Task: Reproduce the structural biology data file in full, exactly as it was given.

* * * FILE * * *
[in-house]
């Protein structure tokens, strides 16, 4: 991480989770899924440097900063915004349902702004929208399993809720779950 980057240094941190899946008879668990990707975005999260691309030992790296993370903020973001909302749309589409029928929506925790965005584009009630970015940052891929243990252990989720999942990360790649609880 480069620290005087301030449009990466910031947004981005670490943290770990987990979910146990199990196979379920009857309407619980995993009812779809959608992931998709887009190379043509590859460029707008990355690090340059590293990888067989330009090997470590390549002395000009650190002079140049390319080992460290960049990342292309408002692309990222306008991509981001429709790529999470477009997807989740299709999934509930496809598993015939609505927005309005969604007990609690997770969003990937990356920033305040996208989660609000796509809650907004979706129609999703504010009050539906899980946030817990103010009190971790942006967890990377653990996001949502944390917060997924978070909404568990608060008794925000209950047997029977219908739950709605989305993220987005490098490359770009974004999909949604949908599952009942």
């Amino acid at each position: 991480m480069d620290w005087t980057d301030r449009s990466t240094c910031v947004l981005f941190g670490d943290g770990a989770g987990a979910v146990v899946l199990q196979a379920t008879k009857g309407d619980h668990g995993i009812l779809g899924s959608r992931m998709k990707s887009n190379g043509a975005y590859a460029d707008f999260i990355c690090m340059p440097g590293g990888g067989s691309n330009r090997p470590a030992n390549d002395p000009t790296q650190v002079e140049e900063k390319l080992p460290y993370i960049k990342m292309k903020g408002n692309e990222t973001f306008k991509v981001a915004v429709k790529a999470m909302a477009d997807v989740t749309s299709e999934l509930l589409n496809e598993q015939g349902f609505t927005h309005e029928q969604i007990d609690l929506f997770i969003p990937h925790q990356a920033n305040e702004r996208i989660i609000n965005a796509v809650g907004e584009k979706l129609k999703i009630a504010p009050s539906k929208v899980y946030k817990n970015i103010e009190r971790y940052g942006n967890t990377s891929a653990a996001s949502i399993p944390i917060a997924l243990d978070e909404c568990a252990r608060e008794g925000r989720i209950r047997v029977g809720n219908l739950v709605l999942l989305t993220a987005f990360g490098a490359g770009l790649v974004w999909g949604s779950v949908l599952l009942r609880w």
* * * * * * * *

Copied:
[in-house]
């Protein structure tokens, strides 16, 4: 991480989770899924440097900063915004349902702004929208399993809720779950 980057240094941190899946008879668990990707975005999260691309030992790296993370903020973001909302749309589409029928929506925790965005584009009630970015940052891929243990252990989720999942990360790649609880 480069620290005087301030449009990466910031947004981005670490943290770990987990979910146990199990196979379920009857309407619980995993009812779809959608992931998709887009190379043509590859460029707008990355690090340059590293990888067989330009090997470590390549002395000009650190002079140049390319080992460290960049990342292309408002692309990222306008991509981001429709790529999470477009997807989740299709999934509930496809598993015939609505927005309005969604007990609690997770969003990937990356920033305040996208989660609000796509809650907004979706129609999703504010009050539906899980946030817990103010009190971790942006967890990377653990996001949502944390917060997924978070909404568990608060008794925000209950047997029977219908739950709605989305993220987005490098490359770009974004999909949604949908599952009942």
């Amino acid at each position: 991480m480069d620290w005087t980057d301030r449009s990466t240094c910031v947004l981005f941190g670490d943290g770990a989770g987990a979910v146990v899946l199990q196979a379920t008879k009857g309407d619980h668990g995993i009812l779809g899924s959608r992931m998709k990707s887009n190379g043509a975005y590859a460029d707008f999260i990355c690090m340059p440097g590293g990888g067989s691309n330009r090997p470590a030992n390549d002395p000009t790296q650190v002079e140049e900063k390319l080992p460290y993370i960049k990342m292309k903020g408002n692309e990222t973001f306008k991509v981001a915004v429709k790529a999470m909302a477009d997807v989740t749309s299709e999934l509930l589409n496809e598993q015939g349902f609505t927005h309005e029928q969604i007990d609690l929506f997770i969003p990937h925790q990356a920033n305040e702004r996208i989660i609000n965005a796509v809650g907004e584009k979706l129609k999703i009630a504010p009050s539906k929208v899980y946030k817990n970015i103010e009190r971790y940052g942006n967890t990377s891929a653990a996001s949502i399993p944390i917060a997924l243990d978070e909404c568990a252990r608060e008794g925000r989720i209950r047997v029977g809720n219908l739950v709605l999942l989305t993220a987005f990360g490098a490359g770009l790649v974004w999909g949604s779950v949908l599952l009942r609880w």